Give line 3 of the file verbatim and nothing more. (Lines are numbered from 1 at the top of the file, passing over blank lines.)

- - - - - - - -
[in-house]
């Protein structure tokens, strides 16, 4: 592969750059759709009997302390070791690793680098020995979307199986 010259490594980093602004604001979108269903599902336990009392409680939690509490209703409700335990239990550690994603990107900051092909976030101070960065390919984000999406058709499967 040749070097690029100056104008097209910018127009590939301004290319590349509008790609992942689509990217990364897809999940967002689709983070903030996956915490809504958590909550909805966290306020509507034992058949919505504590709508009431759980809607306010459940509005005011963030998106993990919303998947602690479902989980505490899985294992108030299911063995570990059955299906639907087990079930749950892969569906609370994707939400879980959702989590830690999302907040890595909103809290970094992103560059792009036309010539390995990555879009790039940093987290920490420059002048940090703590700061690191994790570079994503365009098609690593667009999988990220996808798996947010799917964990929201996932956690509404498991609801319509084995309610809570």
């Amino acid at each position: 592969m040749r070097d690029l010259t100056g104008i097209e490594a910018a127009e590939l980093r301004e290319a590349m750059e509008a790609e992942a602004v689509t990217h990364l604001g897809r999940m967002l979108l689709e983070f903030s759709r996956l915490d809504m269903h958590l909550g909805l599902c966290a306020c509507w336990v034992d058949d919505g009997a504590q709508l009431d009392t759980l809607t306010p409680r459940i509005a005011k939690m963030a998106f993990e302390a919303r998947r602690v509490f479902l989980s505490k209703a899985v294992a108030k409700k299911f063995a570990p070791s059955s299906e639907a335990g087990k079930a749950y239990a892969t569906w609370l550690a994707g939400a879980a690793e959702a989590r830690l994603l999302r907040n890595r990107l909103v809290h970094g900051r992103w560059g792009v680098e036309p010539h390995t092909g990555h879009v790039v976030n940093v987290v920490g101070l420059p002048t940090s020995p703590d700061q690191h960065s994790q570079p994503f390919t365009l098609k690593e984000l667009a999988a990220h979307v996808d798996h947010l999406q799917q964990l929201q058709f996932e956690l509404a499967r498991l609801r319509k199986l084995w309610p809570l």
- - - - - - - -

């Amino acid at each position: 592969m040749r070097d690029l010259t100056g104008i097209e490594a910018a127009e590939l980093r301004e290319a590349m750059e509008a790609e992942a602004v689509t990217h990364l604001g897809r999940m967002l979108l689709e983070f903030s759709r996956l915490d809504m269903h958590l909550g909805l599902c966290a306020c509507w336990v034992d058949d919505g009997a504590q709508l009431d009392t759980l809607t306010p409680r459940i509005a005011k939690m963030a998106f993990e302390a919303r998947r602690v509490f479902l989980s505490k209703a899985v294992a108030k409700k299911f063995a570990p070791s059955s299906e639907a335990g087990k079930a749950y239990a892969t569906w609370l550690a994707g939400a879980a690793e959702a989590r830690l994603l999302r907040n890595r990107l909103v809290h970094g900051r992103w560059g792009v680098e036309p010539h390995t092909g990555h879009v790039v976030n940093v987290v920490g101070l420059p002048t940090s020995p703590d700061q690191h960065s994790q570079p994503f390919t365009l098609k690593e984000l667009a999988a990220h979307v996808d798996h947010l999406q799917q964990l929201q058709f996932e956690l509404a499967r498991l609801r319509k199986l084995w309610p809570l």